The cases are uniform in holding that an indemnity agreement will not be construed so as to create a right to indemnity for loss resulting from one's own negligence unless the stipulation so to indemnify is clearly and unequivocally set forth in the contract. See Associated Engineers, Inc. v. Job, 370 F.2d 633 (8th Cir. 1966), wherein Judge Blackmun, now Mr. Justice Blackmun, gave effect to a clause which promised indemnity even from negligence. In the course of the opinion there it was stated that absent such an explicit contract the negligence of the indemnitee bars his recovery. See also General Acc. Fire & Life Assur. Corp. v. Finegan & Burgess, Inc., 351 F.2d 168 (6th Cir. 1965); Employers Mut. Liab. Ins. Co. of Wis. v. Griffin Construction Co., 280 S.W.2d 179 (Ky.1955); Anthony v. Louisiana & Arkansas Ry. Co., 316 F.2d 858 (8th Cir. 1963), cert. den. 375 U.S. 830, 84 S.Ct. 74, 11 L.Ed.2d 61.
Considered from the standpoint that there was an implied contract or promises to indemnify as urged by appellants, we must again hold that appellants' point is not well taken, for there is not the slightest evidence to support an implied contract or promise on the part of the government to indemnify in the event of injury. In this connection appellants' position is less tenable in view of the difficulty in implying a promise on the part of the government incident to an express written contract.
Appellants' negligence in building a facility which they knew was faulty precludes them on their other claim, that of breach of implied warranty. As we view it, the only available implied warranty is one which warrants fitness or suitability of the plans. An implied warranty of indemnity would be the same thing as an implied contract or promise. The warranty of fitness fails for lack of reliance. The plans were deficient and appellants knowingly proceeded to build the stairway nevertheless.
The cases hold that indemnity arising from alleged breach of implied warranty will not succeed where, as here, the indemnitee knew of the deficiency and negligently acted in the face of the hazard which has been present. Cf. Williston on Contracts Sec. 988. See, e. g., Maryland Casualty Co. v. Independent Metal Products Co., 99 F.Supp. 862 (D.Neb.1951); Plasikowski v. Arbus, 92 Conn. 556, 103 A. 642 (1918).9
In Horrabin v. City of Des Moines, 198 Iowa 549, 199 N.W. 988 (1924), the court said:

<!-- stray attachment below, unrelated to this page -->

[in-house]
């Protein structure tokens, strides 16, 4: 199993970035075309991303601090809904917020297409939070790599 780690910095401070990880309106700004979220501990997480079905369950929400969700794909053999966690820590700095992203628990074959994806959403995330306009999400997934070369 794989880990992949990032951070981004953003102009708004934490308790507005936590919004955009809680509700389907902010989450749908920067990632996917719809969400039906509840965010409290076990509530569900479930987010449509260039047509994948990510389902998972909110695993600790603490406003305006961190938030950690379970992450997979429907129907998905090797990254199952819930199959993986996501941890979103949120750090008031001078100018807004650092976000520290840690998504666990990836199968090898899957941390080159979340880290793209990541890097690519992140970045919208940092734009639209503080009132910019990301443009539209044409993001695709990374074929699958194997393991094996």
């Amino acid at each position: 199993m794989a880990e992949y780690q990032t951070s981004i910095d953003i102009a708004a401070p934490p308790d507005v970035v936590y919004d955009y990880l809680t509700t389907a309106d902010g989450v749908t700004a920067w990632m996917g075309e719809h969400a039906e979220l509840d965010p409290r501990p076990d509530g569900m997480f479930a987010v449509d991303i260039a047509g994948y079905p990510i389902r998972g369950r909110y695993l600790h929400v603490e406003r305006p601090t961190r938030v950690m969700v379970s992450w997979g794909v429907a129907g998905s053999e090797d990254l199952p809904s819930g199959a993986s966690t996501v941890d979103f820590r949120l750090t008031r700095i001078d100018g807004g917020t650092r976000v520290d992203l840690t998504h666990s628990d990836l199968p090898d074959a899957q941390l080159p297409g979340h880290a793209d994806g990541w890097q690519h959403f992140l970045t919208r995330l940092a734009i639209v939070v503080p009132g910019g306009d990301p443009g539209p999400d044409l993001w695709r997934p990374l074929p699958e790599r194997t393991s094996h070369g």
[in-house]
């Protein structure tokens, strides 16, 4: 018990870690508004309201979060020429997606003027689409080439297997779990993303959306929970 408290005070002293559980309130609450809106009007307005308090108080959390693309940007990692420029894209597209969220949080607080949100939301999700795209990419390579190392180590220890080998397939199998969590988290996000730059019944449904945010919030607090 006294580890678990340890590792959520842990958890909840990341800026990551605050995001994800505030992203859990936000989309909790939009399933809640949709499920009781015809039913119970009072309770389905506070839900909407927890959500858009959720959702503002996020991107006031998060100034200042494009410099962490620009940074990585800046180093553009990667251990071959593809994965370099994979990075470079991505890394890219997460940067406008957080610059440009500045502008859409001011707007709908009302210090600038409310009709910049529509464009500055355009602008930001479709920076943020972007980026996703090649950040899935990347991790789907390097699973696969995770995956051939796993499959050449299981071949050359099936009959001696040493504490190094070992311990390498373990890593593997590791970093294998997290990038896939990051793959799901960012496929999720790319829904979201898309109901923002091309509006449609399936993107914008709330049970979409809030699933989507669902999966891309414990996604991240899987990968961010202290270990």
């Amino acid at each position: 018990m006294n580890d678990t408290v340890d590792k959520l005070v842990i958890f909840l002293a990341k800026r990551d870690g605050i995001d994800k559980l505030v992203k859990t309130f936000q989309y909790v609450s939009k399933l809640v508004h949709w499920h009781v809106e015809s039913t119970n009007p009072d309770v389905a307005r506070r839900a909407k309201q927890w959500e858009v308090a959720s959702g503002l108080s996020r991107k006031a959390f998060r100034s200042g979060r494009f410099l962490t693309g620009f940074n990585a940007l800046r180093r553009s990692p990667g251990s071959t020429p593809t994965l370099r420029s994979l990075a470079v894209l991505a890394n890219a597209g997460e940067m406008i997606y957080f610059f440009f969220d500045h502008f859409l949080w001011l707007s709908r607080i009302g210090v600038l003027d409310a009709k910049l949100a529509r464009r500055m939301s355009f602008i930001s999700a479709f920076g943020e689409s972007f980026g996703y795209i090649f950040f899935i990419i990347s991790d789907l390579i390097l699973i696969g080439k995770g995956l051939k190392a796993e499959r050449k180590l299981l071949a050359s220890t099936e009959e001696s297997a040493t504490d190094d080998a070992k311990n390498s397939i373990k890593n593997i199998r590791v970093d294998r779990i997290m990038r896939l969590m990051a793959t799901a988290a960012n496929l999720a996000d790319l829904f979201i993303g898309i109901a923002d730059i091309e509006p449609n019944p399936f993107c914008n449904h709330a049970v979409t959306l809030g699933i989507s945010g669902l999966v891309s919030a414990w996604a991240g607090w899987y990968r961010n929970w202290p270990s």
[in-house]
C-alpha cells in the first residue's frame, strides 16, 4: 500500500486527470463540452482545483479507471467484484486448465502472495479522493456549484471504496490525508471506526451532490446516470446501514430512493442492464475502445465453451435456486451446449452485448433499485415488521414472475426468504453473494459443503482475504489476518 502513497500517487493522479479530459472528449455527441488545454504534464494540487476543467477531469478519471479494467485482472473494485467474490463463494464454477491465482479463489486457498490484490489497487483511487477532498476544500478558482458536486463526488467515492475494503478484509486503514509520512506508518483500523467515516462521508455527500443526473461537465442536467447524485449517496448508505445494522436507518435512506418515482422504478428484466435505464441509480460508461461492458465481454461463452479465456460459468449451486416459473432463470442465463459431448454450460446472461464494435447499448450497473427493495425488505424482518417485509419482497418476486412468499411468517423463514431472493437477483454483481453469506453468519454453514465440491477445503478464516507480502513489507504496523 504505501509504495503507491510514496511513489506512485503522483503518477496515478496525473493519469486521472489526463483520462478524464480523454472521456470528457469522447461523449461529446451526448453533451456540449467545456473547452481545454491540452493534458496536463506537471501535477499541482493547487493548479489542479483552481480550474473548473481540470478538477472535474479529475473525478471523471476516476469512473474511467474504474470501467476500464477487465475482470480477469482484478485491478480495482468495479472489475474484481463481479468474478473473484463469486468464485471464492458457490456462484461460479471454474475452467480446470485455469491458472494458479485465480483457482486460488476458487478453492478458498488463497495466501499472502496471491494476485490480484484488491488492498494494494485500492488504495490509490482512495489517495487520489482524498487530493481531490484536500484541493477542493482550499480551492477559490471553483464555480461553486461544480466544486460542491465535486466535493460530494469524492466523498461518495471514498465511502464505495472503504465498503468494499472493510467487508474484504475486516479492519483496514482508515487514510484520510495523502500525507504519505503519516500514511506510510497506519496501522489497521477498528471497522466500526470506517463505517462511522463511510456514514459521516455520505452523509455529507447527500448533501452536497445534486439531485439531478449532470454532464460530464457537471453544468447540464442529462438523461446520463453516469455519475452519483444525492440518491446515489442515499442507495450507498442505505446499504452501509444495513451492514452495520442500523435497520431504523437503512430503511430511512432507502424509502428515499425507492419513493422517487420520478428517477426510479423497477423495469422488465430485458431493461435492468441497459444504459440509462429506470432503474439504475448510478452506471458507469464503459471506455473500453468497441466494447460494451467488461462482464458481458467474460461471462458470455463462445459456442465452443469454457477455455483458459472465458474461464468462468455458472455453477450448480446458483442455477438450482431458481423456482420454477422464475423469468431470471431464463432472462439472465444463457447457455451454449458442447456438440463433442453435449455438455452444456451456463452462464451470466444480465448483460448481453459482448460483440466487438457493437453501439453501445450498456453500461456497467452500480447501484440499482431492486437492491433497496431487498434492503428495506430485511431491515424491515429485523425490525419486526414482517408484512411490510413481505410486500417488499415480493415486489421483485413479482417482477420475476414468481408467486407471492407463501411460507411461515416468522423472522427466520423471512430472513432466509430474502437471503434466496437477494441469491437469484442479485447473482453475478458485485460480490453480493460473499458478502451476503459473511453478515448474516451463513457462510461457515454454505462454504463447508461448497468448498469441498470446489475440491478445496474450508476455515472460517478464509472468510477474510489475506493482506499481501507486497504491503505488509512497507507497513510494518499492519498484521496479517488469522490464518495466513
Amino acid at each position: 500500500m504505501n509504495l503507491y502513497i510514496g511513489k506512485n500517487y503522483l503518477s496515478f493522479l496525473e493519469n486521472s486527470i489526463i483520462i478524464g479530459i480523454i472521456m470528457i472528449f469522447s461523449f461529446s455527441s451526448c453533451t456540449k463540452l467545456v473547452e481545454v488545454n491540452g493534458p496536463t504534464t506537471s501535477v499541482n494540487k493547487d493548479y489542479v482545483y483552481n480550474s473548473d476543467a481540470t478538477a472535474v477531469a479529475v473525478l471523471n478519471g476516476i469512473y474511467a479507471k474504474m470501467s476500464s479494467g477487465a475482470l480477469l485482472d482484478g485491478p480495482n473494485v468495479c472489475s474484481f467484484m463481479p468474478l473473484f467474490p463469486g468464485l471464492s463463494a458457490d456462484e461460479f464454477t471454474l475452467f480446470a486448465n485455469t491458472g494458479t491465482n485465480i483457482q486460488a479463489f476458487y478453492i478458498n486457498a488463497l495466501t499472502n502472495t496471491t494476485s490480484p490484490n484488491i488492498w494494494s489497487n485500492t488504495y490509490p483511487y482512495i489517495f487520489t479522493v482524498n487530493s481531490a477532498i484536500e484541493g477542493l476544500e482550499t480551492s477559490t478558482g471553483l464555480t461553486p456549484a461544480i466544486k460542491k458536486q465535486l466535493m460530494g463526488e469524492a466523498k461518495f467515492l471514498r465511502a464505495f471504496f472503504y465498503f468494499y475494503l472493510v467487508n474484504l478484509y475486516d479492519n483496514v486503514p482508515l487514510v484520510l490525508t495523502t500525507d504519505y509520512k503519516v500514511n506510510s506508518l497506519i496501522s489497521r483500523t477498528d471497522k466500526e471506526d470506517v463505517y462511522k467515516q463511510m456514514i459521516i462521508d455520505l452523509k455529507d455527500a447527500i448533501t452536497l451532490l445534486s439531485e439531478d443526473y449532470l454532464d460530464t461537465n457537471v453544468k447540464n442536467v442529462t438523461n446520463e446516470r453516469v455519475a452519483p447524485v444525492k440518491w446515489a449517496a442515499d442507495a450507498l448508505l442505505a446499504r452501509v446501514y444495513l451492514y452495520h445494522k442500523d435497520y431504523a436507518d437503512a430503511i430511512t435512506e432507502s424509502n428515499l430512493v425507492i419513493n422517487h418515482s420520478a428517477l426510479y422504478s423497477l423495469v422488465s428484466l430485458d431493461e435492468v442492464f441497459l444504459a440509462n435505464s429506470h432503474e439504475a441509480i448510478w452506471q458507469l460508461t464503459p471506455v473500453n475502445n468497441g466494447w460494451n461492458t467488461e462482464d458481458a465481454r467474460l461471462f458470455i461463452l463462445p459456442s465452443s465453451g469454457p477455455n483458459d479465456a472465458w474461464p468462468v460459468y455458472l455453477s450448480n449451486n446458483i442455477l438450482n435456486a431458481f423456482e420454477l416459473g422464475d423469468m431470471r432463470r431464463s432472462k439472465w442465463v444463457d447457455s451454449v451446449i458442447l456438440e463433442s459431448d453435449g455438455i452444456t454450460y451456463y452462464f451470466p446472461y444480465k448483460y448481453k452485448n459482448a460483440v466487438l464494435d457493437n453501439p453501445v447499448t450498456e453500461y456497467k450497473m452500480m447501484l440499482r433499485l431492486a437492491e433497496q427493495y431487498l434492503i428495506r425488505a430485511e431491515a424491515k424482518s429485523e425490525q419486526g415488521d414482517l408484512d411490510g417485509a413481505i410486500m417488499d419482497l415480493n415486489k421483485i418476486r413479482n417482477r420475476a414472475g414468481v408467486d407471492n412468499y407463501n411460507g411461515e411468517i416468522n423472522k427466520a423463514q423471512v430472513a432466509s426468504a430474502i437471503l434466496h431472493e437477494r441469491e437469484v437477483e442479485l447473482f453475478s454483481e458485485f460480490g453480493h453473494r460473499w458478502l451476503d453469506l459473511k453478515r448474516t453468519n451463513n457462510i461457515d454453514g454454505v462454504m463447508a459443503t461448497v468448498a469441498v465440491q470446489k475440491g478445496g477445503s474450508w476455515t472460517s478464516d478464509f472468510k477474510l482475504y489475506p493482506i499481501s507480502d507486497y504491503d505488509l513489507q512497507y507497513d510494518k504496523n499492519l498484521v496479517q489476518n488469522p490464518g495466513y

One of the tests in determining whether there may be contribution or indemnity in favor of one joint wrongdoer against another is whether the former knew, or must be presumed to have known, that the act for which he has been held liable was wrongful.10
199 N.W. at 990.
In summary then appellants' third-party claim is lacking in merit whether it goes forward as a species of tort, as an implied contract, or as a breach of implied warranty. As is pointed out by Dean Prosser, Law of Torts, Sec. 48 at 281, 3rd Ed. 1964, the indemnity action calls for the shifting or transferring of responsibility from the indemnitee to the indemnitor. The author points out that this can come about as a result of the relation of the parties to one another and the consequent duty owed, or because of significant differences in the kind or quality of their conduct. In short, the doctrine has an equitable quality.
In the case at bar there is no contract, express or implied. Further, there is no reason in the relationship between the parties, or resulting from significant differences in the conduct of the parties, which would justify the shifting of the burden of liability from appellants to the United States. In sum there is no legal basis discoverable on either land or sea capable of giving rise to liability.
Accordingly, the judgment is affirmed.
Of the Ninth Circuit sitting by designation
28 U.S.C. Secs. 1291, 1346, 1402, 1504, 2110, 2401, 2402, 2411, 2412, 2671-2680
Which case holds that the Military Claims Act, 31 U.S.C. Sec. 240 et seq. provides the exclusive remedy for the serviceman injured in line of duty
The plans and specifications had been prepared by the Deseret Architects and Engineers under contract with the United States. Deseret was a party defendant in the original action by Barr, and entered into the settlement terminating that aspect of the litigation; they did not enter into the third-party litigation with which we are here concerned
33 U.S.C. Sec. 901 et seq
Appellants have mistakenly cited Treadwell as authorizing an implied contract or warranty in government employee compensation cases. We read this per curiam opinion as merely holding that the exclusive remedy of the employee does not prevent a third-party action. We concede that the Ryan group of cases is authoritative in non-maritime fields as the law on this issue
See Crumady v. Jaochim Hendrik Fisser, 358 U.S. 423, 79 S.Ct. 445, 3 L.Ed.2d 413 (1959); Waterman S.S. Corp. v. Dugan & MacNamara, Inc., 364 U.S. 421, 81 S.Ct. 200, 5 L.Ed.2d 169 (1960); Italia Societa Per Anzioni di Navigazione v. Oregon Stevedoring Co., 376 U.S. 315, 84 S.Ct. 748, 11 L.Ed.2d 732 (1964)
The court further commented:
In short, Ryan was conceived as an admiralty concept, and its explicatory progeny have not denied its paternal thesis. We find nothing in the wake of Ryan to lead us to apply its principles to landlubbers. It is abundantly clear that no tributary of Ryan reaches the Brookhaven Oil Field in Lincoln County, Mississippi, which is many miles inland from both the Mississippi River and the Gulf of Mexico.
Consequently, in deciding this issue we cannot distill Mississippi law through a federal sieve; we must completely abandon the admiralty domain and repair to Mississippi's inland terrain. Looking solely to Mississippi's independent jurisprudence, we are unable to find any authority clearly indicating that Mississippi recognizes a Ryan-type implied contract of indemnity in a situation such as the case before us. Accordingly, we must conclude that Monsanto is not entitled to indemnity on the basis of its contract theory. The trial court's conclusion to the contrary was erroneous. 420 F.2d at 1111.
Our case like Smith Petroleum is in its underlying aspect a tort action and thus the reasoning as well as the numerous supporting authorities of Smith Petroleum are fully applicable.
However, Kansas law was there involved
Plasikowski involved a chauffeur seeking indemnity from his employer for damages resulting from defective brakes. Indemnity there was denied because the chauffeur knew of the hazardous condition
See also "Indemnity Between Negligent Tortfeasors: A Proposed Rationale," 37 Iowa Law Review 517, 1952